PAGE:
Published: Sat, August 24, 2019
Global News | By Blake Casey

North Korea fires two suspected missiles after branding Pompeo a 'toxin'

North Korea fires two suspected missiles after branding Pompeo a 'toxin'

The missile launch comes a day after South Korea pulled out of the General Security of Military Information Agreement (GSOMIA), a key intelligence-sharing pact with Japan, stating that it no longer meets Seoul's "national interests" to do so, according to reports by The Japan Times.

Last Friday, North Korean leader Kim Jong Un tested two projectiles which were launched from the North's eastern coast and landed in the Sea of Japan.

The Japanese Coast Guard says North Korea have fired two ballistic missiles in the direction of the Sea of Japan.

South Korea's Joint Chiefs of Staff (JSC) said North Korea fired the projectiles on Saturday morning from around Sondok, South Hamgyong Province.

Ri's blistering rhetoric and the missile launches may dim the prospect for an early resumption of nuclear negotiations between the U.S. and North Korea.

"North Korea knows bilateral security cooperation between Japan and Korea is on life support and is now aiming to weaken underperforming trilateral cooperation with the USA, which also is placed under great stress due to the current tensions", Miller said.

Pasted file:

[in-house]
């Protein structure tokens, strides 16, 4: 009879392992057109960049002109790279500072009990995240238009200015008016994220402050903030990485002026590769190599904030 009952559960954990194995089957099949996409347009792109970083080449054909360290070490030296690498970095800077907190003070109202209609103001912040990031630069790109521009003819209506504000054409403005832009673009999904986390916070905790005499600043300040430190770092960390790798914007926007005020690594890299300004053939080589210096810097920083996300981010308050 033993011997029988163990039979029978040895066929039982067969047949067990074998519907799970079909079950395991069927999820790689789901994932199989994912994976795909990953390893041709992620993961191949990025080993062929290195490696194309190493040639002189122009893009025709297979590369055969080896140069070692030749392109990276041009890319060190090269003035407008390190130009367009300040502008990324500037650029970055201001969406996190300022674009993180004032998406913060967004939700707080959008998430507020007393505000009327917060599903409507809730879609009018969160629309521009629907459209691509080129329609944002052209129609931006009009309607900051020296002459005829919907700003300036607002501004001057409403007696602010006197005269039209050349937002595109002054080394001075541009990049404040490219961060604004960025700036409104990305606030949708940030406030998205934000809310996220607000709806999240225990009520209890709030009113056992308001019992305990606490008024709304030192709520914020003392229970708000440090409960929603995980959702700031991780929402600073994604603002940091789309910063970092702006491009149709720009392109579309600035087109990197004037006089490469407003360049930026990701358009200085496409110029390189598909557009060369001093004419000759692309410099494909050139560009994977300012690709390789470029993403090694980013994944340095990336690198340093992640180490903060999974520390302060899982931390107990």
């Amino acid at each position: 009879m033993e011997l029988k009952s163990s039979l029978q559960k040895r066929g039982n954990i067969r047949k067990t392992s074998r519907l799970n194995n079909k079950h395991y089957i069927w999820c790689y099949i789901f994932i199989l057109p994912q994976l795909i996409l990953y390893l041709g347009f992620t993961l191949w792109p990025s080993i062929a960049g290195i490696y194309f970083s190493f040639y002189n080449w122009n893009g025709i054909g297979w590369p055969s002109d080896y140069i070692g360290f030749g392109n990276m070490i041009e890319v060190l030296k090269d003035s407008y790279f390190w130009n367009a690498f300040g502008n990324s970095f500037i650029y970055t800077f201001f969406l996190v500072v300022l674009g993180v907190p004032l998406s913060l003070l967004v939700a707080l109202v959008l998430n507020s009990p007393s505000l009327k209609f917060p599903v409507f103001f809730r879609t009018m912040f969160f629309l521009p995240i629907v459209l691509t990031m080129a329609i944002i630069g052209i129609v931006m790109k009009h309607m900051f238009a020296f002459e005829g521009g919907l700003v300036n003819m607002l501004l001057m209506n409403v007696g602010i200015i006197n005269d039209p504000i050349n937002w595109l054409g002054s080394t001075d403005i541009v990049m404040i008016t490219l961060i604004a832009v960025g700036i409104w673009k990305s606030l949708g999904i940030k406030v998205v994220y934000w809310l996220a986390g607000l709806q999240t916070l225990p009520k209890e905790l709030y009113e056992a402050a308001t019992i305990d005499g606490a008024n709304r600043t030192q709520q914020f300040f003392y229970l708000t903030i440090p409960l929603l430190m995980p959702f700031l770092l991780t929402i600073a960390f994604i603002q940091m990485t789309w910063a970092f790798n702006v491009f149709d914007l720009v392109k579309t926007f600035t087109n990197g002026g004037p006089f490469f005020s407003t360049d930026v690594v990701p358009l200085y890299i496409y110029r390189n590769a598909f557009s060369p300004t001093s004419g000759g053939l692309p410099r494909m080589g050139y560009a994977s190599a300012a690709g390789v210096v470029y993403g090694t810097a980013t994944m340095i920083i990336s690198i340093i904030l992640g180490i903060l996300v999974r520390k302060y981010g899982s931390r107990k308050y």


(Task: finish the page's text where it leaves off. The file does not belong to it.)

They say two missiles flew about 380 kilometers, reaching an altitude of 97 kilometers.

Iran-backed militias blame US for attacks
The officials who confirmed the explosion spoke to The Associated Press on condition of anonymity in line with regulations. Al-Saqr was among a string of explosions that hit militia bases and munitions depots over the past several weeks.

North Korea's official Korean Central News Agency (KCNA) shows the test-firing of a new weapon, presumed to be a short-range ballistic missile. Foreign Minister Ri Yong Ho also called US Secretary of State Mike Pompeo a "poisonous plant of American diplomacy" and vowed to "shutter the absurd dream" that sanctions will force a change in Pyongyang.

"We are consulting closely with our Japanese and South Korean allies", the official said.

The Japanese Defense Ministry said the weapons were "apparently ballistic missiles", adding that the launch did not affect Japan's security and that the missiles did not land in the country's exclusive economic zone.

Japanese Defence Minister Takeshi Iwaya said that North Korea's missile launches were a clear violation of United Nations resolutions and can not be ignored.

North Korea's foreign minister said Friday his country will try to remain "America's biggest threat" if the United States continues to confront it with sanctions.

Tensions have been rising since a failed summit between U.S. President Donald Trump and North Korean leader Kim Jong Un at the end of February.

Ri added: "If the USA still dreams a pipe dream of gaining everything through sanctions, we are left with two options, either to leave it enjoying the dream to its heart's content or to wake it up from the dream". Sondok is the site of a North Korean military airfield.

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